Rachael Gurney, intrepid MTB enduro rider, headed up to the Scottish Highlands to take part in the ‘Spirit of Enduro’ event. The word ‘epic’ springs to mind.
Wow, those trails are tough!
Wow, the standard of riding is HIGH!
Wow, I’m not sure this was good second race back after injury!
Wow, the scenery is amazing!
Wow, this is FUN!
It goes on, you get the picture…
This enduro was different to any other event I have taken part in. I would say it was indescribably epic, but that really doesn’t help me describe it does it? So let’s have a go.
During the weekend I had a good old chat with Fiona Beattie, one of three race organisers from No Fuss Events, the others being Frazer Coupland and David “Spook” Monro.
More usually known for organising cross-country races, duathlons and triathlons, this time they wanted to introduce a new event where there was a challenge for everyone no matter what level of experience or ability.
It’s a no-pressure, fun race for everybody!
Fiona told me the aim was to create a relaxed event full of good racing with exciting, testing trails, attempting to capture the spirit of enduro; riding and partying with mates. With the ‘Dudes’ name on the tin and No Fuss Events expertise in event organising it was bound to be a winner!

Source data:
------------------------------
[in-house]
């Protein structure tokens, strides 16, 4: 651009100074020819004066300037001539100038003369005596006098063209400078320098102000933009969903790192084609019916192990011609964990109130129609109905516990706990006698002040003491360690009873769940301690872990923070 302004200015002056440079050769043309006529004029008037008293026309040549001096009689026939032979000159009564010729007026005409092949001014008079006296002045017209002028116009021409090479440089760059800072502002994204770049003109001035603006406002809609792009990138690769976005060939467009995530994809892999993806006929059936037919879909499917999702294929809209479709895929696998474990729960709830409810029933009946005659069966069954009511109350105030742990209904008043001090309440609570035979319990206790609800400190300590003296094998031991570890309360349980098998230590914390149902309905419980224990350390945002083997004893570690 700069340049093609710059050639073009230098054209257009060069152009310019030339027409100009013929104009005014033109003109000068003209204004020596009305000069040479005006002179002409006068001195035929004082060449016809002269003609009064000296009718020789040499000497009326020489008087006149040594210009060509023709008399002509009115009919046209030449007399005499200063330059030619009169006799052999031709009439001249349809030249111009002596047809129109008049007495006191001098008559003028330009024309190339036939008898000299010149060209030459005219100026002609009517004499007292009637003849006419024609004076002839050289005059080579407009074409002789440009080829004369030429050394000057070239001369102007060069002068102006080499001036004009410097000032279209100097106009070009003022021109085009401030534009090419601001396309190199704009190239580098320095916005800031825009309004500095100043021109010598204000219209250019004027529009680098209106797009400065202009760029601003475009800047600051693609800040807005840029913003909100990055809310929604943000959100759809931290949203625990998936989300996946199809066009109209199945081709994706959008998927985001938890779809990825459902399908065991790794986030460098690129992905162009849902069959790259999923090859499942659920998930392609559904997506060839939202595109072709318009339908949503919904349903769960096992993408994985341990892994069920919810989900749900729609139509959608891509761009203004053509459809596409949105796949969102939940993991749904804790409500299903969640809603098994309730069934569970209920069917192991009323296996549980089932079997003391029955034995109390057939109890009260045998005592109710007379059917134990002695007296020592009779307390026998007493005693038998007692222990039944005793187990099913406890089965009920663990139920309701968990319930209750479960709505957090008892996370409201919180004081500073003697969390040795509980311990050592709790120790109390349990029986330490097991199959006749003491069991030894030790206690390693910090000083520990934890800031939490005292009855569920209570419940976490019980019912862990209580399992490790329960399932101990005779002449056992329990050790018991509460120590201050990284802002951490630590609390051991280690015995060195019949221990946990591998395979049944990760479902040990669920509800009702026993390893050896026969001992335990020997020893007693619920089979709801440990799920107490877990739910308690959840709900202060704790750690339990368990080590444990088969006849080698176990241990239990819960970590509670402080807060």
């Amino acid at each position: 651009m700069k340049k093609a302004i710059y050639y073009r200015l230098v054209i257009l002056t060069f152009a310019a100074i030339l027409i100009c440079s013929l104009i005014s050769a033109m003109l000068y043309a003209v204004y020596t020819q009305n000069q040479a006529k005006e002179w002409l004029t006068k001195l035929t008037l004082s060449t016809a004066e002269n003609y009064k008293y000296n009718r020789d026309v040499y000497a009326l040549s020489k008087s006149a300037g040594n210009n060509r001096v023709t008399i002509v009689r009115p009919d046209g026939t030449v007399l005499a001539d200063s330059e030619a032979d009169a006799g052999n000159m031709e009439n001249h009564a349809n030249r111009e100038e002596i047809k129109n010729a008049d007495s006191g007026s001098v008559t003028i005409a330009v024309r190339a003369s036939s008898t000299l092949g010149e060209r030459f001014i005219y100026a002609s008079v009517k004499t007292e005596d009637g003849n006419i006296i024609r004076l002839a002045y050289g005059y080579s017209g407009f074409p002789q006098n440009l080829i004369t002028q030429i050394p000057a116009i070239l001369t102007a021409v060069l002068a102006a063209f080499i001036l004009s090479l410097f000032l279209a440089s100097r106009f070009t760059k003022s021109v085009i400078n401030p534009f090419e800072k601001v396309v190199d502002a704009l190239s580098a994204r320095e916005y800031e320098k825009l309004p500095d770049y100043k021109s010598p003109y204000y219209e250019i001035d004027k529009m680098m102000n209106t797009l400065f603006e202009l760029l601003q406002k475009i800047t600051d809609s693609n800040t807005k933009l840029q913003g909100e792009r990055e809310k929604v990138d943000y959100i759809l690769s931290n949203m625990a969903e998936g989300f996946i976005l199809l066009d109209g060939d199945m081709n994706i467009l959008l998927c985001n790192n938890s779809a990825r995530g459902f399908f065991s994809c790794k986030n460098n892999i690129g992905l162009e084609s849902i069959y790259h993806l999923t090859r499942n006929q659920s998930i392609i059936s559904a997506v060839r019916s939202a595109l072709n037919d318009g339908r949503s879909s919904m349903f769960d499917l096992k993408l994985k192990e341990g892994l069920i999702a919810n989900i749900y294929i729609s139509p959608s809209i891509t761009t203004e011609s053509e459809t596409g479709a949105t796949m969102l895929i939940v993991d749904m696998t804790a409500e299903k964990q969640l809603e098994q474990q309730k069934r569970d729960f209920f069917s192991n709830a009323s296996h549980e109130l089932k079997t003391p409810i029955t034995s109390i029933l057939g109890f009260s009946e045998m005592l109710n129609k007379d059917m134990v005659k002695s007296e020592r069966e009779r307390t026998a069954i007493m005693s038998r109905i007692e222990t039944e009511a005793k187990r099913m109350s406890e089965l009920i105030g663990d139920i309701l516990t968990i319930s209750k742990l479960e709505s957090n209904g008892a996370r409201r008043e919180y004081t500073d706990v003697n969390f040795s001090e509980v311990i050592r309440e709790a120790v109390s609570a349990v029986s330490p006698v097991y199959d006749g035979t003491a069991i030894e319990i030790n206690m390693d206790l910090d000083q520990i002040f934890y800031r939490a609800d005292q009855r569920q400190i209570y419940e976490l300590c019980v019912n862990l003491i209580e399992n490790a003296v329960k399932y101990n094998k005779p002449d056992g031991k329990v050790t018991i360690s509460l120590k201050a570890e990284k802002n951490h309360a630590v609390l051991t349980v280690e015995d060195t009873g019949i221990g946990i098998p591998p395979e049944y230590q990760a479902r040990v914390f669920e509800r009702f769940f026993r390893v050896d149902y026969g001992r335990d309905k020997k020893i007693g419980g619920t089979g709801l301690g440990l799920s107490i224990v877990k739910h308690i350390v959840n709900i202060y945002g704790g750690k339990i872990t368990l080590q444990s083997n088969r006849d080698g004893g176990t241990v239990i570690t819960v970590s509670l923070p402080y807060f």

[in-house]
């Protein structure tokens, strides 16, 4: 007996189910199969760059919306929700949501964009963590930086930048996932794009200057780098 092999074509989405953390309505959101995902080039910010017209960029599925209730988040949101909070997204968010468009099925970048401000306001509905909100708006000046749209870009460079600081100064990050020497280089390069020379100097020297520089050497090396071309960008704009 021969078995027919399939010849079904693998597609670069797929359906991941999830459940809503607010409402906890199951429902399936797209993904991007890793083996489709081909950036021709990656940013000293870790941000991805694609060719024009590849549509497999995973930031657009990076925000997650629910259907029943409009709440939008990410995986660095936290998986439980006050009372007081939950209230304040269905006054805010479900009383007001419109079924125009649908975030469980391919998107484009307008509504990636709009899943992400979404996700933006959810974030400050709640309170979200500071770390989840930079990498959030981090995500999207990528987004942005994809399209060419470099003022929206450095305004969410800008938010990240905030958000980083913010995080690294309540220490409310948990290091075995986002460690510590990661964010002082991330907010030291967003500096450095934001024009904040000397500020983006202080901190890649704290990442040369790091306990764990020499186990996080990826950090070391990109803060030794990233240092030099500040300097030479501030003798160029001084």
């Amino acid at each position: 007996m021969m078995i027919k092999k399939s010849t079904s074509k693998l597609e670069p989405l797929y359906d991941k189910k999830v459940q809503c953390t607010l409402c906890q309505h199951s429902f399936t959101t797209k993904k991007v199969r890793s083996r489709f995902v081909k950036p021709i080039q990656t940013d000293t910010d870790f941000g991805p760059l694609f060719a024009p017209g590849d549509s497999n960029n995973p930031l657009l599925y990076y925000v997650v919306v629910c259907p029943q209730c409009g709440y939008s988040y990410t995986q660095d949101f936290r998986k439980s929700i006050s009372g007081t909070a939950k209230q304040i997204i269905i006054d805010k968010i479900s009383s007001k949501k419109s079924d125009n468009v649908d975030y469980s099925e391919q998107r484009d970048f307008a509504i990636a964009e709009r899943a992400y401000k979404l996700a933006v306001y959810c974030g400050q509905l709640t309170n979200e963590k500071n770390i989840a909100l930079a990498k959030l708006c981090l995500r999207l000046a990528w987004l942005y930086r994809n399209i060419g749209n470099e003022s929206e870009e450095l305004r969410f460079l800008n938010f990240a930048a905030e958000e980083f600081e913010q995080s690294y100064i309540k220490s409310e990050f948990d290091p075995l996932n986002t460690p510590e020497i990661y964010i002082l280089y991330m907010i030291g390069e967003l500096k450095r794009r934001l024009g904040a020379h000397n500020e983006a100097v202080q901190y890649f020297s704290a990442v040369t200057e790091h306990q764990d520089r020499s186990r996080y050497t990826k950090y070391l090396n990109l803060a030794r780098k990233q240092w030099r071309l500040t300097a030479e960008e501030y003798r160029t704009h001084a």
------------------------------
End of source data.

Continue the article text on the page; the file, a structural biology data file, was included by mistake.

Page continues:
The race weekend
Arriving at the race venue on Saturday morning, the weather was wet, gloomy and dank. The kind where, when you are at home, you might keep the bike in the garage and opt for a gym session instead.
No matter, we were here for a ride and ride we shall!
Luckily, this event was based from The Ice Factor, an indoor climbing venue in Kinlochleven. This meant warmth, food, drink and a great social atmosphere with all the racers gathered together.
Saturday was a practice day, and meant everyone had the chance to try all the stages so we weren’t riding them blind on Sunday for the actual event.
A race briefing on Saturday night gave everyone the lowdown on what to expect, and was followed by a party until late, with beverages, music and movies.
The race itself was run in a similar format to the Mini Enduro in the Forest of Dean earlier this year. There were three timed stages and the interlinking liaison stages, with a timing chip on a wristband so you ‘dib’ in and out at the start and finish of each stage.